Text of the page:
More people have died during of covid-19 in the United States than those estimated to have died of influenza during the 1918 pandemic. As of Monday, more than 675,000 U. S. deaths associated with the coronavirus have been reported since Feb. 29, 2020, per a Washington Post tracker. According to the U. S. Centers for Disease Control and Prevention, that’s roughly how many died of influenza in the United States between 1918 and 1919 — along with more than 49 million people globally in the “deadliest pandemic of the 20th century.” (Coronavirus has killed nearly 4.7 million globally.)That’s a grim milestone, but as The Post’s Aaron Blake explains, it needs to be put into context. The U. S. population is more than three times larger than it was roughly a century ago: While in 1918, 675,000 deaths represented about 1 in 150 Americans, it’s currently 1 in 500. The coronavirus has also killed fewer of the people it infects than the 1918 H1N1 flu virus, although it’s not clear whether “that reflects the relative deadliness of the virus, the advances in health care and mitigation over the past 100 years, or some combination of both,” Blake writes. That doesn’t mean the parallel isn’t concerning. With overwhelmed hospitals, wars over vaccine mandates, and another winter approaching, the coronavirus doesn’t seem to be burning itself out like the flu virus did 100 years ago. Instead, it’s adapting, with new, more contagious variants like delta. The estimated death toll of the 1918 pandemic is just that — an estimate — meaning it’s possible that we had already surpassed it. On Sept. 10, Danish authorities lifted all pandemic restrictions and pronounced that covid-19 is no longer a “critical threat” in the country. Vaccination rates are high — 86 percent of all eligible citizens 12 and older have received at least one shot, and 95 percent of people 50 and older are fully vaccinated. Denmark’s death toll during the pandemic was only 450 people per million citizens, compared to 1,982 per million in the United States. How did Denmark, and its 5.8 million people, beat the covid-19 pandemic? As part of Denmark’s largest behavioral covid-19 research project (the HOPE project), we surveyed more than 400,000 individuals in Denmark and seven other countries. Our findings suggest that citizens’ high and stable trust in their health authorities has been a crucial factor in Denmark’s success. This trust, shown in the figure below, encouraged high vaccination rates and the successful implementation of key policies such as mass testing and coronavirus passports. A second shot of the Johnson & Johnson vaccine boosts protection against symptomatic and severe covid-19, the disease caused by the coronavirus, the drug company announced early Tuesday. Those booster shots also generated additional antibodies, molecules churned out by the immune system to help fight off infections.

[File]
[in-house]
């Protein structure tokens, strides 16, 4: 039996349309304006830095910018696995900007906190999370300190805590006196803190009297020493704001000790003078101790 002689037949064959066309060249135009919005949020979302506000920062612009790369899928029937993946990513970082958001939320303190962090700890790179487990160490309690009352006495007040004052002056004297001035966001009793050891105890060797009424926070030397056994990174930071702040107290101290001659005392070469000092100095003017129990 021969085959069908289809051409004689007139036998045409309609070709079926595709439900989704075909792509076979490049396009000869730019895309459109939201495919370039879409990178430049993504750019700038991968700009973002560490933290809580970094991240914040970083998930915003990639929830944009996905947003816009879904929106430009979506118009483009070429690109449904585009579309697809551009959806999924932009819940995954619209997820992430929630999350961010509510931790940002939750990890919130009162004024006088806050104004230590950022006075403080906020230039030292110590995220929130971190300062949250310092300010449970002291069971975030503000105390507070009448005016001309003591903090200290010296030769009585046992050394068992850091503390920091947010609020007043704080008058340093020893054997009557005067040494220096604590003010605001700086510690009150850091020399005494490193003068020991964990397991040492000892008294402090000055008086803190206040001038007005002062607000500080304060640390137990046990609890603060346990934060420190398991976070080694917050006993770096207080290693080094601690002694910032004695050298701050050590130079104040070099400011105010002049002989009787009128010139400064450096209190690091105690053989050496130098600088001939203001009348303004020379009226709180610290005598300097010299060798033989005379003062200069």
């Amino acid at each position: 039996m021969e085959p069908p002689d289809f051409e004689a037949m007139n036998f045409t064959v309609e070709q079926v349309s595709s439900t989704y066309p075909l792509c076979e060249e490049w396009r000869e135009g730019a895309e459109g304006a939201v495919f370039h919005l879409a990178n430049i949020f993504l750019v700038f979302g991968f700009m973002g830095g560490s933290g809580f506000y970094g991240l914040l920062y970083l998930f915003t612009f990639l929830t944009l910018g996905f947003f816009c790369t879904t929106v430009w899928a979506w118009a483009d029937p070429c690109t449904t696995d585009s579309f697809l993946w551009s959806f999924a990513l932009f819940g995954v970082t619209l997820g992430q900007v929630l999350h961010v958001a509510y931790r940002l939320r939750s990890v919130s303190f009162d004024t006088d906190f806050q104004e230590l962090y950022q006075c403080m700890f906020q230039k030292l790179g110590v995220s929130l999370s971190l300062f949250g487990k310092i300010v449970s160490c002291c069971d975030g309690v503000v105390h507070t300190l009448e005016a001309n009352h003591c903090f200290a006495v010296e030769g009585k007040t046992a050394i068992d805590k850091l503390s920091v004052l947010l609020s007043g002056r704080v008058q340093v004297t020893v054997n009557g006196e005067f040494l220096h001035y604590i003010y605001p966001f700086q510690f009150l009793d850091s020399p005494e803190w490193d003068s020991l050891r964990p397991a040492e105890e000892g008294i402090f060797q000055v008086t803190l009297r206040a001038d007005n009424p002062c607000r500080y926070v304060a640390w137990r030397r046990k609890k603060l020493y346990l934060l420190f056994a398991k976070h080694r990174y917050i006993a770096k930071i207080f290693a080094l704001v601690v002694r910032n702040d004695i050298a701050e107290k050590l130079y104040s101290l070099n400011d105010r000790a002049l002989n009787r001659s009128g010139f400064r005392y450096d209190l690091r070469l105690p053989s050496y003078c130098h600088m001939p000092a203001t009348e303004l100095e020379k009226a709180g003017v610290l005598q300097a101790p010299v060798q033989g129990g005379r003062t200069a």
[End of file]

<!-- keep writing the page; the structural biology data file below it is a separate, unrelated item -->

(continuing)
All data is taken from the source:
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